LOS ANGELES — A new, bronze sculpture by Kehinde Wiley of a 21st-century African woman on horseback, part of his popular series that radically updates Confederate war monuments, is heading to South Los Angeles. The city’s cultural affairs department voted on Wednesday to approve the placement of Wiley’s artwork, along with six others, in a 1.3-mile-long, $100-million cultural corridor under development. Called Destination Crenshaw, the stretch is devoted to bringing Black art and design to new, outdoor community spaces.
These artworks, by Wiley, Charles Dickson, Melvin Edwards, Maren Hassinger, Artis Lane, Alison Saar and Brenna Youngblood, are expected to be installed by the end of next year. The plan is to commission at least 100 sculptures, murals and other artworks by 2027, creating “the largest public art exhibition by Black artists in this country,” Jason Foster, president and chief operating officer of Destination Crenshaw, said.
Destination Crenshaw, a nonprofit organization, has received a mix of public and private funding. So far it has raised $61.5 million of a projected $100 million, including a $3 million grant announced this week from the Getty Foundation. The Getty has also pledged conservation support for the public art.
Foster, on the project’s website, declared, “Destination Crenshaw is Black design for Black LA.” The idea of an economic development project rooted in Black culture grew from concerns that a pending Metro light rail line, built at ground level for this section of Crenshaw Boulevard, would disrupt small businesses. The initiative has facilitated grants for local businesses and will bring greenery as well as art to the area to draw pedestrians, with the planting of 822 trees and the creation of 10 new pocket parks designed by the firm Perkins & Will.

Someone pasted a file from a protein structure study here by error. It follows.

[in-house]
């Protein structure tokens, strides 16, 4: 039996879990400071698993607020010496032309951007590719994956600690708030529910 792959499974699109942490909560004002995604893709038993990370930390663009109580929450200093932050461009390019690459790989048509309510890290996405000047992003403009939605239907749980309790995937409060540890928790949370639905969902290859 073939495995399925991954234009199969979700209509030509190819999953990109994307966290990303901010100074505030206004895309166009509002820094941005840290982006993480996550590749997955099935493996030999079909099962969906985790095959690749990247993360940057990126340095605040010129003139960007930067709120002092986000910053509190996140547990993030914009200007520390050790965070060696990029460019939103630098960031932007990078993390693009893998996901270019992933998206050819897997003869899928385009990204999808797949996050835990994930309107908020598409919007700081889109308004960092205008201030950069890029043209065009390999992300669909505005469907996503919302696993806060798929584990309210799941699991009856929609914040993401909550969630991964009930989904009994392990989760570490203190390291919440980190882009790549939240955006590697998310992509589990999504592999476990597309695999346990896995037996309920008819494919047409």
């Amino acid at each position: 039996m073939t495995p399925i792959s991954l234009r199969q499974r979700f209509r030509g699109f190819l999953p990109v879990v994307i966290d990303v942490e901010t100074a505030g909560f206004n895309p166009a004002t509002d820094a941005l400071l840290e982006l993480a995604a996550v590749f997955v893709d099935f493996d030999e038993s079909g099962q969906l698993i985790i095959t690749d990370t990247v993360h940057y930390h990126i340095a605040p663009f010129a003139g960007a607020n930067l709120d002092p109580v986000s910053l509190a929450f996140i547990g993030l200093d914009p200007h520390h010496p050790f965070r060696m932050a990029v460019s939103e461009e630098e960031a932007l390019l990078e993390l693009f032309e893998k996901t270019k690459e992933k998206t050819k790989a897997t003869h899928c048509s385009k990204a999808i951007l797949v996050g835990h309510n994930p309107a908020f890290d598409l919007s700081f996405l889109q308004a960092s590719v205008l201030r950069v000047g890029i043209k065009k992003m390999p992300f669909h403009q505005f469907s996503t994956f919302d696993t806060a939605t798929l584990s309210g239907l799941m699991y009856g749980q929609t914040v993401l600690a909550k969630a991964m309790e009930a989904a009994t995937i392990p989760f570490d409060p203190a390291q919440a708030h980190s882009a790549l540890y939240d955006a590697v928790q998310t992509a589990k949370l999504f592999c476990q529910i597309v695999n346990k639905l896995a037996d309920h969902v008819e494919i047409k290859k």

Wiley’s monument, for example, will appear in the newly created Sankofa Park at the corridor’s northern edge. An earlier bronze from the same series, “Rumors of War,” showing a young Black man in a hoodie on horseback, was unveiled with great fanfare in Times Square in 2019 before it was moved to the Virginia Museum of Fine Arts. In a twist this time, the heroic equestrian will be female.
For the same park, Hassinger is creating a pink fiberglass sphere and planting motion-sensor LED lights around it to make the sculpture seem alive or alert. Nearby will be Dickson’s large stainless-steel sculpture of three Senufo ritual figures under a canopy of cars, celebrating the dealerships that used to line Crenshaw and the lowrider culture still alive today. The artist’s plan is to hire local auto body shops to paint the cars different colors.
Further south, Saar is creating a pair of 13-foot-tall bronze sculptures, male and female, with enormous hairdos or “conks” that rise several feet. She is fashioning the hair from a mix of found objects that speak to local creativity, such as a trumpet and frying pan.
Participating artists live or work in Los Angeles or did so for at least five years, said Joy Simmons, the project’s lead art adviser. She said 30 other artists have been “shortlisted” for future commissions and will be invited to submit proposals.